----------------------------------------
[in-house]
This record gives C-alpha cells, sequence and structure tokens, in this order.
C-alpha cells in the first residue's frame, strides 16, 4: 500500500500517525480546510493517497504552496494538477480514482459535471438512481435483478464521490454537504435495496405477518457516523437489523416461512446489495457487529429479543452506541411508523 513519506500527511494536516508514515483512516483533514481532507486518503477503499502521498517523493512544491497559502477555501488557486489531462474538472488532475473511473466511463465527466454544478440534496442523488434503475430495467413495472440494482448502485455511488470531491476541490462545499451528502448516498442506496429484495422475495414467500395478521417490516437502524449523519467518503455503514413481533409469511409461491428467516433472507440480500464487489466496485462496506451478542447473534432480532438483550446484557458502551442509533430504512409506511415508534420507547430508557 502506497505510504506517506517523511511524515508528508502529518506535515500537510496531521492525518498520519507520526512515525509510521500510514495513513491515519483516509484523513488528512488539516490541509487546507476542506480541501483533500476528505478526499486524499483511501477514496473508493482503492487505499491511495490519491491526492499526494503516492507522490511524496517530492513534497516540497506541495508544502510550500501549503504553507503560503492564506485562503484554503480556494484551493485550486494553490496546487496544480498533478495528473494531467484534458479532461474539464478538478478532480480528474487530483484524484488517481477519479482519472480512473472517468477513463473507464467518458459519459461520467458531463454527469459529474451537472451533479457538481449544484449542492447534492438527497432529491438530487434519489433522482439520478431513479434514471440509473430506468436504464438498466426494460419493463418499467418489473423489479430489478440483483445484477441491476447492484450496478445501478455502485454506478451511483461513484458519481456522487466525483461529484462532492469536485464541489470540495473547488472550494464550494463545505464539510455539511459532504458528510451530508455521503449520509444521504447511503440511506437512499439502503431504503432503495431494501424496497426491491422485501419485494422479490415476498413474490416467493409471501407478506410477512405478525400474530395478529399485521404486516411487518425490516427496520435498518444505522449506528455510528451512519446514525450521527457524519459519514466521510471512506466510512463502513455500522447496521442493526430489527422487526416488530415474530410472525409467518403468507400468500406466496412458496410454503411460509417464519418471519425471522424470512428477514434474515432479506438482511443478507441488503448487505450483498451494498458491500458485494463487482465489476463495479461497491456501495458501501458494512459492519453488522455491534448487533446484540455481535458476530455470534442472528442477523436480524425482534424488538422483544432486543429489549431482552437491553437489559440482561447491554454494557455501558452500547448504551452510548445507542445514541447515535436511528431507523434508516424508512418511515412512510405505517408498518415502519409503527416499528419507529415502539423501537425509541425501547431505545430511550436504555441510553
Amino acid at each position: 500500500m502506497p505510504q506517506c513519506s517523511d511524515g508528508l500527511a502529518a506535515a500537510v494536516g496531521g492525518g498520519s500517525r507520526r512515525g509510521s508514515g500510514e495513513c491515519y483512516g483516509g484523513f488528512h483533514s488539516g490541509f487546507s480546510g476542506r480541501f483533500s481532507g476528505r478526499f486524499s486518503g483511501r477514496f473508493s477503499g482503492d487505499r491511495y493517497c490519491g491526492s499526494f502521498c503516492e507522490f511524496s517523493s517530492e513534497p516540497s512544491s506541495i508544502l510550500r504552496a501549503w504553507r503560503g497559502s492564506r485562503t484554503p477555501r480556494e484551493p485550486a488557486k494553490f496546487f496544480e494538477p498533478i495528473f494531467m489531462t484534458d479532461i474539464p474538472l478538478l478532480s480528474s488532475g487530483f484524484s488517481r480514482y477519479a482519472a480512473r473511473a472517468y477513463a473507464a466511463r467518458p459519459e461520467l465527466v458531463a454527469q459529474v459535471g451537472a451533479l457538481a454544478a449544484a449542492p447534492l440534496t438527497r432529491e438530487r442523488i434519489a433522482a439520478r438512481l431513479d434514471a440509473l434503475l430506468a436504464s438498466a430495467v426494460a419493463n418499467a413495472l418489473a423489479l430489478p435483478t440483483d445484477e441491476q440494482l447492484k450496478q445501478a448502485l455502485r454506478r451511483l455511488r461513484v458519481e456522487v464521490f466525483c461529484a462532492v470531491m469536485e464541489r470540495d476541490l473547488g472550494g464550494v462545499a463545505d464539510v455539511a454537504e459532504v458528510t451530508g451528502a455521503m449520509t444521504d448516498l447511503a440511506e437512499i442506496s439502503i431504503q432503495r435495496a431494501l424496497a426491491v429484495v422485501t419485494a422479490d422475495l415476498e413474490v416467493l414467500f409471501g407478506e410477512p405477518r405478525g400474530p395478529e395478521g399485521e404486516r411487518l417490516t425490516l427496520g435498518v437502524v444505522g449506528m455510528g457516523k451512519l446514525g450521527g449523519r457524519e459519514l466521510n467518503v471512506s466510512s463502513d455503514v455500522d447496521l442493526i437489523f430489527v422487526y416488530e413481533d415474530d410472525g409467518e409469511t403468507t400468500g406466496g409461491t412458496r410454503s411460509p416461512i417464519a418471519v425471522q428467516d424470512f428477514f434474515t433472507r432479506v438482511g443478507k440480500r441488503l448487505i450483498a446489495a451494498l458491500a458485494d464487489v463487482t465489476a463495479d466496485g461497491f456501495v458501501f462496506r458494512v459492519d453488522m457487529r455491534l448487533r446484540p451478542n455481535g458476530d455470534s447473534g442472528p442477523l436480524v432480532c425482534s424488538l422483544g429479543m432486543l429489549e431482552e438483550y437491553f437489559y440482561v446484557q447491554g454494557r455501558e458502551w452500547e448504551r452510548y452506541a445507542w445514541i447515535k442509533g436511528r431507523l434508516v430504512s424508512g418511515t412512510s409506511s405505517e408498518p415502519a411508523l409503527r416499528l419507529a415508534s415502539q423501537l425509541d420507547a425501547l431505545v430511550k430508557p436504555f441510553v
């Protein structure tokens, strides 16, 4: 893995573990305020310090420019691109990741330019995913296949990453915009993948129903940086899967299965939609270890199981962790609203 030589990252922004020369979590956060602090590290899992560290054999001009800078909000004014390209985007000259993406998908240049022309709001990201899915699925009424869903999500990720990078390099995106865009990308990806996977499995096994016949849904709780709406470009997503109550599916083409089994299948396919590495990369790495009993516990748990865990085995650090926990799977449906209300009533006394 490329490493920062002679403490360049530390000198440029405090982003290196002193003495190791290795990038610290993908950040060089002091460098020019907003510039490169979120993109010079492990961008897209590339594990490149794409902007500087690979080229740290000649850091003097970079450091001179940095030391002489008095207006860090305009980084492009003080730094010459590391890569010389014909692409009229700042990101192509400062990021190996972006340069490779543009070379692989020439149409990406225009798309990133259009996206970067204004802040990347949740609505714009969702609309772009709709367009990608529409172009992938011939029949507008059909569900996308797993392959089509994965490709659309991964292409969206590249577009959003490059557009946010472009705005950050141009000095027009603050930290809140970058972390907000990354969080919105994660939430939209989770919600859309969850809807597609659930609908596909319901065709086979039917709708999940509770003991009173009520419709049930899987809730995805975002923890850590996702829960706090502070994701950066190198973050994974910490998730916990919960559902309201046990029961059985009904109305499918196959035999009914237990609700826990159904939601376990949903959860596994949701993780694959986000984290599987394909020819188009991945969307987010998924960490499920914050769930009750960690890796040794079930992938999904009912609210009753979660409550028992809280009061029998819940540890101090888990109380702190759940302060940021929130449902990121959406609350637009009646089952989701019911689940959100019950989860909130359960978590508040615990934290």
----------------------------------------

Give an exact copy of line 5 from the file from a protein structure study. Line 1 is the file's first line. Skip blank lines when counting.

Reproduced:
């Protein structure tokens, strides 16, 4: 893995573990305020310090420019691109990741330019995913296949990453915009993948129903940086899967299965939609270890199981962790609203 030589990252922004020369979590956060602090590290899992560290054999001009800078909000004014390209985007000259993406998908240049022309709001990201899915699925009424869903999500990720990078390099995106865009990308990806996977499995096994016949849904709780709406470009997503109550599916083409089994299948396919590495990369790495009993516990748990865990085995650090926990799977449906209300009533006394 490329490493920062002679403490360049530390000198440029405090982003290196002193003495190791290795990038610290993908950040060089002091460098020019907003510039490169979120993109010079492990961008897209590339594990490149794409902007500087690979080229740290000649850091003097970079450091001179940095030391002489008095207006860090305009980084492009003080730094010459590391890569010389014909692409009229700042990101192509400062990021190996972006340069490779543009070379692989020439149409990406225009798309990133259009996206970067204004802040990347949740609505714009969702609309772009709709367009990608529409172009992938011939029949507008059909569900996308797993392959089509994965490709659309991964292409969206590249577009959003490059557009946010472009705005950050141009000095027009603050930290809140970058972390907000990354969080919105994660939430939209989770919600859309969850809807597609659930609908596909319901065709086979039917709708999940509770003991009173009520419709049930899987809730995805975002923890850590996702829960706090502070994701950066190198973050994974910490998730916990919960559902309201046990029961059985009904109305499918196959035999009914237990609700826990159904939601376990949903959860596994949701993780694959986000984290599987394909020819188009991945969307987010998924960490499920914050769930009750960690890796040794079930992938999904009912609210009753979660409550028992809280009061029998819940540890101090888990109380702190759940302060940021929130449902990121959406609350637009009646089952989701019911689940959100019950989860909130359960978590508040615990934290």